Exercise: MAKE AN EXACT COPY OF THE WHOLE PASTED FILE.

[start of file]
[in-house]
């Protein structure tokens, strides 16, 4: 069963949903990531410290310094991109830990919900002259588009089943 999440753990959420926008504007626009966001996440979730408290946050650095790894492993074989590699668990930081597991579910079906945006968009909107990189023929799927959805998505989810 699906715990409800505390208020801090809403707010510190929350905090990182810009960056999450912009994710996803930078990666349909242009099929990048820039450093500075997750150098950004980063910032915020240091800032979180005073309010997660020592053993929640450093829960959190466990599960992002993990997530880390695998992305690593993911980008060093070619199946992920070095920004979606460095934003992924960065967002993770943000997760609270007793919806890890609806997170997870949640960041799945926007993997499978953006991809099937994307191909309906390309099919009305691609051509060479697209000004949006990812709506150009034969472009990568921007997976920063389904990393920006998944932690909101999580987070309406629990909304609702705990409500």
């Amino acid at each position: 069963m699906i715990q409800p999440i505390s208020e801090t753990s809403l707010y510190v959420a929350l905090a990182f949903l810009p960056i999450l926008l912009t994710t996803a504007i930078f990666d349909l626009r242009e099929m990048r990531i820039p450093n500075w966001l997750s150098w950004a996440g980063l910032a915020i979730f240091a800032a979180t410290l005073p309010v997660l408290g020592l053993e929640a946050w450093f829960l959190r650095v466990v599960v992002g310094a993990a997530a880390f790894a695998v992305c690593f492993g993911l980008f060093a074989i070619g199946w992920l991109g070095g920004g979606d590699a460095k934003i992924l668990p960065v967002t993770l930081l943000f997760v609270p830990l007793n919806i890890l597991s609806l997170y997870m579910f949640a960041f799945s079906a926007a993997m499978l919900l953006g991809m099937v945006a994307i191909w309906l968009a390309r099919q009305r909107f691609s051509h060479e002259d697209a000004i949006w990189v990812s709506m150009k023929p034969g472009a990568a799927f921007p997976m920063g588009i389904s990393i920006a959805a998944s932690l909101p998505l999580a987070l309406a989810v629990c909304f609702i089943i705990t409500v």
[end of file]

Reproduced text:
[in-house]
């Protein structure tokens, strides 16, 4: 069963949903990531410290310094991109830990919900002259588009089943 999440753990959420926008504007626009966001996440979730408290946050650095790894492993074989590699668990930081597991579910079906945006968009909107990189023929799927959805998505989810 699906715990409800505390208020801090809403707010510190929350905090990182810009960056999450912009994710996803930078990666349909242009099929990048820039450093500075997750150098950004980063910032915020240091800032979180005073309010997660020592053993929640450093829960959190466990599960992002993990997530880390695998992305690593993911980008060093070619199946992920070095920004979606460095934003992924960065967002993770943000997760609270007793919806890890609806997170997870949640960041799945926007993997499978953006991809099937994307191909309906390309099919009305691609051509060479697209000004949006990812709506150009034969472009990568921007997976920063389904990393920006998944932690909101999580987070309406629990909304609702705990409500």
């Amino acid at each position: 069963m699906i715990q409800p999440i505390s208020e801090t753990s809403l707010y510190v959420a929350l905090a990182f949903l810009p960056i999450l926008l912009t994710t996803a504007i930078f990666d349909l626009r242009e099929m990048r990531i820039p450093n500075w966001l997750s150098w950004a996440g980063l910032a915020i979730f240091a800032a979180t410290l005073p309010v997660l408290g020592l053993e929640a946050w450093f829960l959190r650095v466990v599960v992002g310094a993990a997530a880390f790894a695998v992305c690593f492993g993911l980008f060093a074989i070619g199946w992920l991109g070095g920004g979606d590699a460095k934003i992924l668990p960065v967002t993770l930081l943000f997760v609270p830990l007793n919806i890890l597991s609806l997170y997870m579910f949640a960041f799945s079906a926007a993997m499978l919900l953006g991809m099937v945006a994307i191909w309906l968009a390309r099919q009305r909107f691609s051509h060479e002259d697209a000004i949006w990189v990812s709506m150009k023929p034969g472009a990568a799927f921007p997976m920063g588009i389904s990393i920006a959805a998944s932690l909101p998505l999580a987070l309406a989810v629990c909304f609702i089943i705990t409500v």